ITMA Exhibition - showcasing the latest textile innovations and technologies

Fabric rolls in different colors.

Three Textile and Material team staff members participated in the international textile and garment technology exhibition, ITMA, in Milan, Italy on 8.-11.6.2023. Marja Rissanen, Senior Lecturer, was interested in sustainable textile materials and manufacturing methods. Minna Varheenmaa, Project Engineer, was more focused on smart textiles and innovations, and Maria Änkö, Laboratory Engineer, was interested in testing devices.

According to the organizers, the event is the world’s largest textile and clothing technology trade fair: there were 1,706 exhibitors and they represented 47 countries. The total area of ​​the exhibition area was about 200,000 square meters, there were about 111,000 visitors from 147 countries. ITMA is held in Europe every four years. The exhibitors presented the entire textile production chain, from the fiber manufacturing equipment to the assembly and recycling of the finished textile and garment products. The theme of the exhibition was “Transforming the World of Textiles” highlighting innovations that help textile and garment manufacturers transform and grow their business.

The Start-Up Valley spotlighted early-stage companies and their new and game-changing solutions and technologies to support and inspire the textile, garment, and fashion industries. Start-ups focused on, for example, more sustainable solutions in fiber manufacturing, like TreetoTextiles from Sweden, which has built 1 500 tons pilot-plant capacity. Traceability of textile fibers and artificial intelligent (AI) solutions in pattern design were also shown in the Start-Up Valley.

In the yarn spinning hall, the solutions for spinning mechanically or chemically recycled fibers were in a spotlight. For example, Saurer used viscose fibers made from Circulose dissolving pulp which, on the other hand, is made from cellulose-containing textile waste.  Rotor yarn spinning machines showcased the yarn spinning of short, mechanically recycled fibers.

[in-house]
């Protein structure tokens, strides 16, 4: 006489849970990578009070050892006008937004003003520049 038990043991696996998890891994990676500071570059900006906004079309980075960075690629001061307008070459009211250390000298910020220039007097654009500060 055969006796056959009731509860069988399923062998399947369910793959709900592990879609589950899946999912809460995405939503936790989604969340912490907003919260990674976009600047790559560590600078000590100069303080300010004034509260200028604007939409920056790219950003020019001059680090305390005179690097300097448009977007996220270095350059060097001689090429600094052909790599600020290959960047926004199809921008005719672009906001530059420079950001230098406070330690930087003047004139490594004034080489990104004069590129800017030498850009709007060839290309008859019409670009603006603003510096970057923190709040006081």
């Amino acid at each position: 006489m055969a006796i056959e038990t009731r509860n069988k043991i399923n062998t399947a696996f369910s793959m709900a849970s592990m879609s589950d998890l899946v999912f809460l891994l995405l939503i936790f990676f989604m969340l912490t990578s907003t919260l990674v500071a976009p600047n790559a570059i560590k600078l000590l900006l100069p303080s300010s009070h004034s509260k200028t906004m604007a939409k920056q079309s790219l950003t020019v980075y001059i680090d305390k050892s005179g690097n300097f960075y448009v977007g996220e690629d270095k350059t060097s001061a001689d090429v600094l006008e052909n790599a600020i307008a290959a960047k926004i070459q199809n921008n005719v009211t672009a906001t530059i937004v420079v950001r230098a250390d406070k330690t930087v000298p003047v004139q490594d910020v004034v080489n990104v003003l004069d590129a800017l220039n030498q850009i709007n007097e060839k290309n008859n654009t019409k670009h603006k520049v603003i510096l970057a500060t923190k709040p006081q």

The weaving loom hall was noisy when the machines were running. There had been no major upheavals in machine technology. The machines have become even faster, which contributes to more economical production. Ecology was visible in the lightweight machine parts, like hollow structures. Also weaving waste was minimized.

The knitting innovations were focused on digitalization. The digital design and complete garment solutions were exhibited both on weft and warp knitting machines. Digitalization of design and manufacturing runs hand in hand with digital marketing. The marketing materials, like product images in online shopping platforms, can be made without making a real product.

In ITMA, traditional fabric printing was replaced by digital printing. Digital printing enables short customized production series.

Infinited Fiber Company was one of the few exhibitors from Finland. The company showcased the solution for chemical recycling turning cellulose-rich textile waste into man-made cellulose fibers by the carbamate process.

Participating in the fair was very useful because it gave a broad and versatile overall picture of the technological development of textile and garment manufacturing processes and how recycling and ecological sustainability have been considered in technology companies. The fair gave opportunities for expert contacts and networking, but also information relevant to teaching.

Marja Rissanen, Senior Lecturer
Minna Varheenmaa, Project Engineer
Maria Änkö, Laboratory Engineer

Main photo: Pixabay
ITMA photo: Marja Rissanen

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